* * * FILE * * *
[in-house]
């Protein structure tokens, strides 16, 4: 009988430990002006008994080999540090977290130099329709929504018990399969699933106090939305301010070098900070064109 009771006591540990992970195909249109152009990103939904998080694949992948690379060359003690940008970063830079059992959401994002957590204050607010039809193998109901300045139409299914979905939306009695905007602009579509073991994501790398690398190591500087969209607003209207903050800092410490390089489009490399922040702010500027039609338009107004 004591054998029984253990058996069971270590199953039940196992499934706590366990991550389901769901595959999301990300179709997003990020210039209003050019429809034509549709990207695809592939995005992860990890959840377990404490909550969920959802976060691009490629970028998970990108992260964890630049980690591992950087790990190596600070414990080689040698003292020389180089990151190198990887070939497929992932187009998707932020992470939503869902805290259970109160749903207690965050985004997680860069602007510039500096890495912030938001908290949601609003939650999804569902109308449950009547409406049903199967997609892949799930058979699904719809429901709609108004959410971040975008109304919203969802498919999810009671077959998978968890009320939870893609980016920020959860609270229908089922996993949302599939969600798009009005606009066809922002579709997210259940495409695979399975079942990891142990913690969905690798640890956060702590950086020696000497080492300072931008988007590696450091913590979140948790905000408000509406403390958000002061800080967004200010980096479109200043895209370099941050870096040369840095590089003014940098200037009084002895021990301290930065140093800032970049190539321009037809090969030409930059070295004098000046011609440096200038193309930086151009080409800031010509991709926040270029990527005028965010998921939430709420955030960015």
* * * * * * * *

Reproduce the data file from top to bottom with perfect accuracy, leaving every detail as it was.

[in-house]
């Protein structure tokens, strides 16, 4: 009988430990002006008994080999540090977290130099329709929504018990399969699933106090939305301010070098900070064109 009771006591540990992970195909249109152009990103939904998080694949992948690379060359003690940008970063830079059992959401994002957590204050607010039809193998109901300045139409299914979905939306009695905007602009579509073991994501790398690398190591500087969209607003209207903050800092410490390089489009490399922040702010500027039609338009107004 004591054998029984253990058996069971270590199953039940196992499934706590366990991550389901769901595959999301990300179709997003990020210039209003050019429809034509549709990207695809592939995005992860990890959840377990404490909550969920959802976060691009490629970028998970990108992260964890630049980690591992950087790990190596600070414990080689040698003292020389180089990151190198990887070939497929992932187009998707932020992470939503869902805290259970109160749903207690965050985004997680860069602007510039500096890495912030938001908290949601609003939650999804569902109308449950009547409406049903199967997609892949799930058979699904719809429901709609108004959410971040975008109304919203969802498919999810009671077959998978968890009320939870893609980016920020959860609270229908089922996993949302599939969600798009009005606009066809922002579709997210259940495409695979399975079942990891142990913690969905690798640890956060702590950086020696000497080492300072931008988007590696450091913590979140948790905000408000509406403390958000002061800080967004200010980096479109200043895209370099941050870096040369840095590089003014940098200037009084002895021990301290930065140093800032970049190539321009037809090969030409930059070295004098000046011609440096200038193309930086151009080409800031010509991709926040270029990527005028965010998921939430709420955030960015």